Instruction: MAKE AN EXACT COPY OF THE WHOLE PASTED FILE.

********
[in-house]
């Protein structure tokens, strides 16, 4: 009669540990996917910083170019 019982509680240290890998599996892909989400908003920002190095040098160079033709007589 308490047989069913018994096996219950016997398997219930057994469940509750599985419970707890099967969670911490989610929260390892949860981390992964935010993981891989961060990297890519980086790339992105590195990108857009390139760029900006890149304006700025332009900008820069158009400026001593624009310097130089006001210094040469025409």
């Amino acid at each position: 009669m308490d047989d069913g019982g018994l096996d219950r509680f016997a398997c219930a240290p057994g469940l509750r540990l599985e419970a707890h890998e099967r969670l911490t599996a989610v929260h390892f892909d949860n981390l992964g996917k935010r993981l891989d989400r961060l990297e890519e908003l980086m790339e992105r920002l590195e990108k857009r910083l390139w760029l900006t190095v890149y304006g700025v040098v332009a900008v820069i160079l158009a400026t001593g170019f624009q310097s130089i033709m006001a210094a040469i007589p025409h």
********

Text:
[in-house]
């Protein structure tokens, strides 16, 4: 009669540990996917910083170019 019982509680240290890998599996892909989400908003920002190095040098160079033709007589 308490047989069913018994096996219950016997398997219930057994469940509750599985419970707890099967969670911490989610929260390892949860981390992964935010993981891989961060990297890519980086790339992105590195990108857009390139760029900006890149304006700025332009900008820069158009400026001593624009310097130089006001210094040469025409």
């Amino acid at each position: 009669m308490d047989d069913g019982g018994l096996d219950r509680f016997a398997c219930a240290p057994g469940l509750r540990l599985e419970a707890h890998e099967r969670l911490t599996a989610v929260h390892f892909d949860n981390l992964g996917k935010r993981l891989d989400r961060l990297e890519e908003l980086m790339e992105r920002l590195e990108k857009r910083l390139w760029l900006t190095v890149y304006g700025v040098v332009a900008v820069i160079l158009a400026t001593g170019f624009q310097s130089i033709m006001a210094a040469i007589p025409h």